Free .NET obfuscator free, but if you want support or upgrade options, you'll need to hand over some cash.
TOGAF "The Open Group Architecture Framework, is an industry standard architecture framework that may be used freely by any organization wishing to develop an information systems architecture for use within that organization."
Maybe the title should be "the best driver for me", but anyways - here's my opinion:
Overview of my game: Fast swing speed (100+ mph) High handicapper (tend to slice)
Like most beginners, when I started playing golf, I left the driver at home. I started out teeing with the a 5-iron, which got me a reliable 180 meters off the tee. I soon progressed to a few "driving" irons, which got me up to 200, followed by the 3 Wood. Here follows my progression in drivers:
1) Ben Hogan CS-3 with draw spec - $140
It has a 420CC head, which is was a nice progression from the 3 Wood. Hitting the large over-sized Drivers was still a problem. It has a great high-quality Aldila shaft, and the draw brought the ball nicely back in play when opening the shoulders (which usually produced a slice or fade) Great club if you're on a tight budget.
After hitting a while with the Hogan, I started to do a little more research into the driving game, and found this site. The top Driver according in 2006 was the Tour Edge Exotics, so naturally when the local pro shop had a special, I bought one.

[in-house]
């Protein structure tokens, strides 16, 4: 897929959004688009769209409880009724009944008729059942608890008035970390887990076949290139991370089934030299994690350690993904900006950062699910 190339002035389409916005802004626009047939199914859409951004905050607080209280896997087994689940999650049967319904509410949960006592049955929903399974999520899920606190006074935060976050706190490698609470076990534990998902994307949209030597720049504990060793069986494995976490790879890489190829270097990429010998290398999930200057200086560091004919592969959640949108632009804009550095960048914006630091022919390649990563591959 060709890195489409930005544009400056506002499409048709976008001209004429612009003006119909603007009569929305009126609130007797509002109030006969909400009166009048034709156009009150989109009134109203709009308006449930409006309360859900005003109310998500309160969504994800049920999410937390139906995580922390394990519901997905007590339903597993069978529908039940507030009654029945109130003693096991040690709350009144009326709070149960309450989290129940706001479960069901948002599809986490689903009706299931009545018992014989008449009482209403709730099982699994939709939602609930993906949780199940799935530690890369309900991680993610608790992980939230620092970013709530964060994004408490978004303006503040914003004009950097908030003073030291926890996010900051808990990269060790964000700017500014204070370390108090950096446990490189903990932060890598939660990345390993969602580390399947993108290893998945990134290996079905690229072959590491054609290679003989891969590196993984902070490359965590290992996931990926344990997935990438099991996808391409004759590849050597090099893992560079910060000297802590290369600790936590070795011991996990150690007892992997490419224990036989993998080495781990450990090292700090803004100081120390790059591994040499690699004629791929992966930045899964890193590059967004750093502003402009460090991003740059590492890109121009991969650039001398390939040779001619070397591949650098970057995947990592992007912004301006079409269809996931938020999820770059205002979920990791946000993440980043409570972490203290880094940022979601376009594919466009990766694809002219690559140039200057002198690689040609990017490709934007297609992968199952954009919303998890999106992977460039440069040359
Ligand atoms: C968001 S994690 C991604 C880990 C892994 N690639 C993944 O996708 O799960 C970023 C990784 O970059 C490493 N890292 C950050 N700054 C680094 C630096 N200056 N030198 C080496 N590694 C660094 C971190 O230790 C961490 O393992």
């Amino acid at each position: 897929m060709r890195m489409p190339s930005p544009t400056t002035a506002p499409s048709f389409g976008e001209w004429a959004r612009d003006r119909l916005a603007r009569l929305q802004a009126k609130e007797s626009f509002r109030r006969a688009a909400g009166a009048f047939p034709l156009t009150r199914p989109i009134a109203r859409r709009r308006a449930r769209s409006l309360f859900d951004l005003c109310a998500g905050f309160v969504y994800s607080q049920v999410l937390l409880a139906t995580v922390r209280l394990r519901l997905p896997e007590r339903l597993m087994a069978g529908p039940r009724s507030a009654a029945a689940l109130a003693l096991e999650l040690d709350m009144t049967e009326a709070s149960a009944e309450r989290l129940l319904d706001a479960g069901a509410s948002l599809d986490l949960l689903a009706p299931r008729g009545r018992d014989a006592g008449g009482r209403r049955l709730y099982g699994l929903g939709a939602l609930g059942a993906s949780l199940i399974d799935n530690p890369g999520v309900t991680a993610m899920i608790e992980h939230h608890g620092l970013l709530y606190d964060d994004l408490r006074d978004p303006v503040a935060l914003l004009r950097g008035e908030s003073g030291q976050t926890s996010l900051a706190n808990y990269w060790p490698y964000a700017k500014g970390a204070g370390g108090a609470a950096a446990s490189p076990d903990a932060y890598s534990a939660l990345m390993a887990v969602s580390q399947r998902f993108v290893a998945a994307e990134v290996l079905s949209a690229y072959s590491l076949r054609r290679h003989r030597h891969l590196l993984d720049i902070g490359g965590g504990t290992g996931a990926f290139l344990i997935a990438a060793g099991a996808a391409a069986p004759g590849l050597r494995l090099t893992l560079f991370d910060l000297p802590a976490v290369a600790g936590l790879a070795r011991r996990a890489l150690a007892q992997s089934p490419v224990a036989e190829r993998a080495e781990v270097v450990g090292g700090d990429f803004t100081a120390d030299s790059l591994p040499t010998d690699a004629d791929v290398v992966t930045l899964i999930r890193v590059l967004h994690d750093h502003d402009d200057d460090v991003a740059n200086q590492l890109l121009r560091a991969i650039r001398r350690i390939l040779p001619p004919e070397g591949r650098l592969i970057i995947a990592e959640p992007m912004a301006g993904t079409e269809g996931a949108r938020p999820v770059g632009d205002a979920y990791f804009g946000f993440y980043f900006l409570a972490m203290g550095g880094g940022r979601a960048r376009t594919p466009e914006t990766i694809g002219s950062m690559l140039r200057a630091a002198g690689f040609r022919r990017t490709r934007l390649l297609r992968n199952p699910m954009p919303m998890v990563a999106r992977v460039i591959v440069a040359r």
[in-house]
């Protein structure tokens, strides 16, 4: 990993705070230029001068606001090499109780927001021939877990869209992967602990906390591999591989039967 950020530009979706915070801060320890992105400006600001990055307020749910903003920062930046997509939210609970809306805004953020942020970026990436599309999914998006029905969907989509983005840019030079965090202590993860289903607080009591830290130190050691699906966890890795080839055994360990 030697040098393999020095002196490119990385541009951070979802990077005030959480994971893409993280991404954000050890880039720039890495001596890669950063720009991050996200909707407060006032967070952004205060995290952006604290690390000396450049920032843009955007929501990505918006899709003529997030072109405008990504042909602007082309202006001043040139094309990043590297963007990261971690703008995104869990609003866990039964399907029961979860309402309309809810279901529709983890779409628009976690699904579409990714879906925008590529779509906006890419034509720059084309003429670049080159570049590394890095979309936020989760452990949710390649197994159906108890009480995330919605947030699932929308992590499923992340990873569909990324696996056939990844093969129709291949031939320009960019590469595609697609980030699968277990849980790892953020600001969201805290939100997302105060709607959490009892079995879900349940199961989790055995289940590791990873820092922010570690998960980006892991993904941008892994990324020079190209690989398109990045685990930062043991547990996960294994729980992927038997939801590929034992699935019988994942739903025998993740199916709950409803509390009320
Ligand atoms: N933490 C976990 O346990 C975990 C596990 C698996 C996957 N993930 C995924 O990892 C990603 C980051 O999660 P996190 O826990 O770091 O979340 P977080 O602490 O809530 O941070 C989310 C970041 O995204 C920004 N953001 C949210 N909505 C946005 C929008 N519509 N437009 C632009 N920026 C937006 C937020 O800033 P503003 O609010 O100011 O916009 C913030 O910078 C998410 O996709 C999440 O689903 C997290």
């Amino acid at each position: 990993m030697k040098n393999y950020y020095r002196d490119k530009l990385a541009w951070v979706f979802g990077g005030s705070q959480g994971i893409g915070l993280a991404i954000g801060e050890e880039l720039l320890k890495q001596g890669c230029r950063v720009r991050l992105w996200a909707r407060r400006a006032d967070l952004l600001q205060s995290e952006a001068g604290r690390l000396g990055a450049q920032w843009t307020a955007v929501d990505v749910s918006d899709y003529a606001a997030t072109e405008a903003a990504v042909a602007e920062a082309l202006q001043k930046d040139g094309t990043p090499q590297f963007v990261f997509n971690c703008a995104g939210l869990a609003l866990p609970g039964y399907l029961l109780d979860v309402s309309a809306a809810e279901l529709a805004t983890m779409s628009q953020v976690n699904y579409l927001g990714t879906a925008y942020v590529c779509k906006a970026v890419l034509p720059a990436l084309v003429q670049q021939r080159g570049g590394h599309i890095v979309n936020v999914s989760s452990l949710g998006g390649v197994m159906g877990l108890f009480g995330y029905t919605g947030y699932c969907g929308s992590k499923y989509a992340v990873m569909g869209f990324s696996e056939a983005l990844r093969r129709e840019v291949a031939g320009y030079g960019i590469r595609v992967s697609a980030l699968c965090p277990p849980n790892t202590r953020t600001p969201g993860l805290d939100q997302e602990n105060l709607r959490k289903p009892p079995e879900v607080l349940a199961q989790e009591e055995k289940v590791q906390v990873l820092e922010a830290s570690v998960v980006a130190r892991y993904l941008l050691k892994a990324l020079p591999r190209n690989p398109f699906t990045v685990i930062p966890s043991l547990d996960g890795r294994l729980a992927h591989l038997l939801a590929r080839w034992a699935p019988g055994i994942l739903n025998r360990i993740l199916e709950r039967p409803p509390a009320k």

2) Tour Edge Exotics - $499
9 Degree with stiff shaft. Wow. Added another 30 meters to my drives, though it's a little harder to get a draw action.
Haven't hit with this club yet (not available where I'm from), but it looks very promising. Same titanium make-up as the TE, but it has a draw spec model (ala CS-3) Top of the rankings golftestusa 2007. It also looks like this club is a lot easier on the pocket than the other top-of-the-line clubs.
Grasshopper 2.0 Implements a cross-compiler that translates M$ Intermediate language to Java bytecode It seems the free edition only supports Tomcat though, so for commercial App Servers like IBM Websphere, you'd have to buy the enterprise edition. product overviews and reviews
Mono "Mono allows your existing binaries to run on Linux with copy-deployment." It's basically an open-source .NET framework for Linux
IDE: MonoDevelop "free GNOME IDE primarily designed for C# and other .NET languages"
tangible FREE modeling tools for Visual Studio.NET "With tangible modelling tools you can directly create Use Case Diagrams, Component Diagrams, State Charts, Class Diagrams, Activity Diagrams and Persistent Object Models." I would like to have seen sequence diagram integration
NHibernate for .NET - persistence framework for .NET (also provides model whereby you can "plug in" the caching mechanism) "It handles persisting plain .NET objects to and from an underlying relational database."
Efficient XML Interchange (EXI) Format Highly compressed XML standard for across-the-wire transactions. Links are from previous post comments, but I thought it interesting enough to link here. Implementation from 3rd party vendor: AgileDelta